Keith UrbanWho would’ve thought the Urban legend would need to buy-in the street cred of Ash Grunwald, as support? Still, I’m glad he did, as it gave my partner and I something substantial to chew on, as we’d only qualify as sub-Urban fans, at best. Whether ‘watered down’, in the way one suspects supports often are (or are asked to be), or not, the characteristically explosive Grunwald seemed that little bit more chilled than is usually the case; which isn’t to say he didn’t present a typically engaging set (in itself no mean feat, as winning over an essentially one-eyed ‘we want Keith’ crowd, in a not overly cosmopolitan satellite city, like Wollongong, is quite an ask).

It was a long wait, pressed against the BlueScope Steel wall, in P13 & 14, Section 22, at the Wollongong Entertainment Centre (indeed our view from Mt Olympus was so distant, I’ve little more than a printed ticket to verify it was actually Keith on stage). And when the moment finally came, after around 2 hours of waiting, we couldn’t have been more underwhelmed. But that, apparently, was, or is, just us, because, all in all, I probably haven’t witnessed a more ardent response since Nuremberg.

Since I, to my knowledge, had never heard a single KU song, until this concert, I was a long way from shouting cheers of recognition, let alone singing along, Countdown-style. This should have made the impact, potentially, greater and the effect invigorating and fresh, but, alas, not. And don’t think I’m withholding on the basis of some arbitrary sense of cool. I’m at constant war with such pretensions. It’s just that, despite exhibiting flawless musicianship and professionalism (Keith, alone, is a stylish and accomplished axeman), the songs (other than a playful piano cameo, in the indelible form of Blister In The Sun & a surprising, if inferior, cover of Dragon’s Are You Old Enough) failed to engage, let alone enrapture.

Of course, the barn-like acoustic of the WEC did nothing to assist, for the most part, since vocals were, predominantly, indecipherable.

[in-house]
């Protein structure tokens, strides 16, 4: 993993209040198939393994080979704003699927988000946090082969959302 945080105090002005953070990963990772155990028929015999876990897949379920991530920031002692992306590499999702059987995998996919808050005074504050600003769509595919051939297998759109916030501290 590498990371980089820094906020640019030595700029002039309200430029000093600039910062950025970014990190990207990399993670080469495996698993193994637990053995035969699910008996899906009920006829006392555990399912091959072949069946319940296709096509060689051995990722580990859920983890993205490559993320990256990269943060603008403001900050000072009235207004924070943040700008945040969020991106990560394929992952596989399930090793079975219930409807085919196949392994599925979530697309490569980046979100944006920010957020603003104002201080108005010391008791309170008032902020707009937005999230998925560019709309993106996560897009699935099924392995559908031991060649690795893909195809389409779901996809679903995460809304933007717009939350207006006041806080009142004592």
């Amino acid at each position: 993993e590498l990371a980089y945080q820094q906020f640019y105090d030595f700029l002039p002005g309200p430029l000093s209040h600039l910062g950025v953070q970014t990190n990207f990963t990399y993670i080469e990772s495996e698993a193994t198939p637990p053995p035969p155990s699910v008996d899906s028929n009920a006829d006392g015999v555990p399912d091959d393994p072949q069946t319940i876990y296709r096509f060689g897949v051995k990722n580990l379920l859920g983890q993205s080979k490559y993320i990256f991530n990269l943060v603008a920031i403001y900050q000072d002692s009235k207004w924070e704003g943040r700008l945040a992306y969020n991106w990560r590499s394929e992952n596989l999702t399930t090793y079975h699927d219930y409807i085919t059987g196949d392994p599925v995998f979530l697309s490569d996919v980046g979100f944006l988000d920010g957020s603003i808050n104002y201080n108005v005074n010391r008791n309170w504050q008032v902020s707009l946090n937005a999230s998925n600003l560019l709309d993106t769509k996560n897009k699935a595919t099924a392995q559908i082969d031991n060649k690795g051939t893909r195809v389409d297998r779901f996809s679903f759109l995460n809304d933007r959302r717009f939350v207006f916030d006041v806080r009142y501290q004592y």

But it goes deeper, or, rather, not nearly deep enough: neither my best girl or I were affected; touched; moved.

Urban, as songwriter, embodies all that is revered in commercial country-crossover. But not in this country.

Urban’s is American country, played and sung by an Aussie. He is the Jon Bon Jovi of that genre, right down to his rock-God stylings and preened blond hair. Not that there’s anything wrong with that, if you like that kind of thing. But while enthusiasts, of all ages, surrounded us, dancing, clapping, throwing back bourbon and, at the height of mindlessness, shouting ‘my girlfriend wants to see your dick!’, we remained substantially static, feeling keenly out of our element.

The mesmeric atmosphere was such we could have been seeing, for all we knew, Garth Brooks, or at Hillsong; it felt synthetic and anonymous. Yet the near full house lapped it up. Which led us to ponder, ‘why?’ (Given the lack of connection, I found myself with plenty of time to ponder, my mind wandering aimlessly; for example, ‘shouldn’t Hitman Harding be known as Hardman Hitting?’) The ready conclusion we drew was that Urban’s is music resoundingly familiar (’though not to us), relaxed and comfortable. It’s music, I dare say, for unashamed neocons and Urban might as well go by the name Ronald McDonald, such is his bland, mass appeal.

How much keener I’d be to bolster the Urban legend, if only on the basis he’s an Aussie, married to 'our Nicole'. But, try as I might, I can’t quite, in all authenticity, bring myself to do that. Yet he seems like a decent guy (he even gave away a guitar). Maybe that’s the problem. It’s all a bit cleancut. But, hell, Keith Urban doesn’t need my endorsement.



Hordern Pavilion
Wednesday 26th March - Sold Out!

WIN Entertainment Centre
Friday 28th March
Tickets: Ticketek or 132 849

Hordern Pavilion
Saturday 29th March
Tickets: Ticketek or 132 849

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